>   >  Conserve

Greenhouse Gases 101: 5 Easy Prevention Tips

Save the Environment from Greenhouse Gases by Following These Simple Steps.


Earth is estimated to be roughly 4.5 billion years old. Our atmosphere has been continually evolving ever since. An extraordinary balance of elements come together allowing life to form and thrive on this planet. It’s our legacy to protect this unique planet for future generations by reducing greenhouse gases. Learn how using these efficient lighting, fan, cutting excess, driving and gardening tips can reduce this generation's carbon footprint.


What is the greenhouse effect?


A very basic definition of the greenhouse effect is when greenhouse gases form a protective layer around the Earth that captures some of the heat rays from the sun, which keeps Earth from being a frozen planet and allows for organisms to grow.

Greenhouse Gases Infographic

The theory of global warming is that the more greenhouse gases we release into the air the thicker the protective layer grows, capturing more heat from the sun, ergo, Earth gets continuously warmer. Many worry Earth may one day become too warm to sustain life.

10 Spring Cleaning Tips for Summer Savings

Trim Your Summer Cooling and Lighting Costs with These Bright Spring Ideas


Spring is a time of growth and renewal for many plants and animals. It’s also the ideal time to prep your home for rising summer cooling and lighting costs. Use these easy-to-follow spring cleaning, organizing, and decorating tips for a cost-saving summer.


1. Make a Plan (And Stick to It)

Getting your home in shape for summer is no small undertaking whether you live in a studio apartment or a sprawling five-bedroom house, and it’s easy to be overwhelmed if you don’t know where to start. Make a plan and stick to it. Use a trusted pen and paper list or a cleaning app to help you stay on task and motivated (there's something very rewarding about checking something off a to-do list).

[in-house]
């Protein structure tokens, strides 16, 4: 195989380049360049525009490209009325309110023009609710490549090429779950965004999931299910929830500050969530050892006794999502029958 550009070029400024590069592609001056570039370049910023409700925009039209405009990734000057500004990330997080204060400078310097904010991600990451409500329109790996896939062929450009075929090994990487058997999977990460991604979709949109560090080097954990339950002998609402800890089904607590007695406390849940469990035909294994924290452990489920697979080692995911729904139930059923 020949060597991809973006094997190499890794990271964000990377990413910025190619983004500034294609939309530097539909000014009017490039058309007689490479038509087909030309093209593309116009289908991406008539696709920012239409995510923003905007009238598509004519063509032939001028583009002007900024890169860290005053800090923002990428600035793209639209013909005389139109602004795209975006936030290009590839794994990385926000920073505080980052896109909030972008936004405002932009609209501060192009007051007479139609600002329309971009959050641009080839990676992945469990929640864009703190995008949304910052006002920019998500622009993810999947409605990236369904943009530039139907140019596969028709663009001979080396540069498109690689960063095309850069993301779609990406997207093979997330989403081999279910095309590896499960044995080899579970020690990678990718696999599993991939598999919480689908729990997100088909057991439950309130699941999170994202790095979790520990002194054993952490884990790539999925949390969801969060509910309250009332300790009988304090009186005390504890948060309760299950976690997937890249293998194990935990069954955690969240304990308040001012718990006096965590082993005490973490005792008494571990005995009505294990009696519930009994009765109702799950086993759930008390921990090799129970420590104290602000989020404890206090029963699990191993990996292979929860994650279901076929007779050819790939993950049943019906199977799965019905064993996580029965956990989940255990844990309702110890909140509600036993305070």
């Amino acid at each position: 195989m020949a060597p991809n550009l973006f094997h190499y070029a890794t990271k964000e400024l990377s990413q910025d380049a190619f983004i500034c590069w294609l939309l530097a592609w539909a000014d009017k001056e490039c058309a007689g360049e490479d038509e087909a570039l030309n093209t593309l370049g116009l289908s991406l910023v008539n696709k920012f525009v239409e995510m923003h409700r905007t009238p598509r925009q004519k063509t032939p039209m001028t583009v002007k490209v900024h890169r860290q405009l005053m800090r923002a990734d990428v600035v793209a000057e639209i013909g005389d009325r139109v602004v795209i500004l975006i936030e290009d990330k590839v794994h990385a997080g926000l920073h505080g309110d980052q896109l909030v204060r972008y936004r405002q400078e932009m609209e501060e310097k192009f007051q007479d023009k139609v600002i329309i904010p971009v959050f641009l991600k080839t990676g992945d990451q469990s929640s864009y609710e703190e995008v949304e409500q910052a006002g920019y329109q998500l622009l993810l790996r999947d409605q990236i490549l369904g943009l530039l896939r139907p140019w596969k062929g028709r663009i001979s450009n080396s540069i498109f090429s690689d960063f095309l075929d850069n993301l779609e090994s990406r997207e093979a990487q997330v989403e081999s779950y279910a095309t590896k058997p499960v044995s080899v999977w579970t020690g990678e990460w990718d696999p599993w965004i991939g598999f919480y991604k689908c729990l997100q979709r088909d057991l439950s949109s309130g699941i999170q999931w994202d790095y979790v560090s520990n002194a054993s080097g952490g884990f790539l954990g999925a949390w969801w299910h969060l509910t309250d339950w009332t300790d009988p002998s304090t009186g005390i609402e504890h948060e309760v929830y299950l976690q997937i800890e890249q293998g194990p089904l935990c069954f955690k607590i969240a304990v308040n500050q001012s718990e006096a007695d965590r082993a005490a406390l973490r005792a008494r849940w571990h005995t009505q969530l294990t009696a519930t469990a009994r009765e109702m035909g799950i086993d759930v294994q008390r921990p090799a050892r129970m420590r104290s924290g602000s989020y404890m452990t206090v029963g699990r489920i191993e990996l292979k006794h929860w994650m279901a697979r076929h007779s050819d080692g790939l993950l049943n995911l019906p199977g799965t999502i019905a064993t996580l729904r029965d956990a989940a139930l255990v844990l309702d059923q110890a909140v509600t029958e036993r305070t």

Make a Plan and Stick to It

First, make a list of all the rooms in your home including outdoor spaces. Next, list the tasks you want to accomplish. Then, list the supplies and tools necessary to complete these tasks. Stock up on supplies such as all-purpose cleaner, wood cleaner, microfiber cloths, and scrub brushes. Pick up an extendable duster or a ladder for hard-to-reach spots. Use a bucket or a carryall apron to stow supplies so everything you need is within hand’s reach.


Spring cleaning takes time because you’re dusting, scrubbing, and rearranging spaces that are not part of your weekly housework routine. Allow yourself several days or even a week to complete the task on your list. Split large tasks into small chunks to make progress and avoid burning out. Focus on one room at a time, and don’t be afraid to ask friends and family for assistance with difficult tasks.

How To: Energy Efficient Heating and Cooling

Seasonal Tips to Heat and Cool Your Home Efficiently


The U.S. Environmental Protection Agency (EPA) averages most families spend roughly $1,900 a year on electricity. The bulk of that comes directly from the heating and cooling of your home. Adjusting a handful of factors will save your wallet and the environment big time. We will break these energy efficient heating and cooling tips into winter, summer and anytime categories.  At the end of this article we will highlight why energy efficient heating and cooling is so important to our environment.


Keeping it Efficiently Cool in Summer


If you’re trying to beat the summer heat without beating up your electric bill or the environment, we have a great list of summer energy efficient cooling tips for you. We have compiled them in order ranging from easy-peasy to serious-lifting.

Small Summer Infographix

*Click the image to open a larger version.


  • Checkbox Lower your AC. A good rule of thumb when using your AC in the summer is to try to keep it at 78 degrees when you are home and 85 degrees when you leave your home. Do not turn the unit completely off unless you’re leaving for more than 24 hours. You will be saving one to three percent of your energy bill for every degree higher you set it. Consider using this tactic with energy saving ceiling fans to help keep you cool.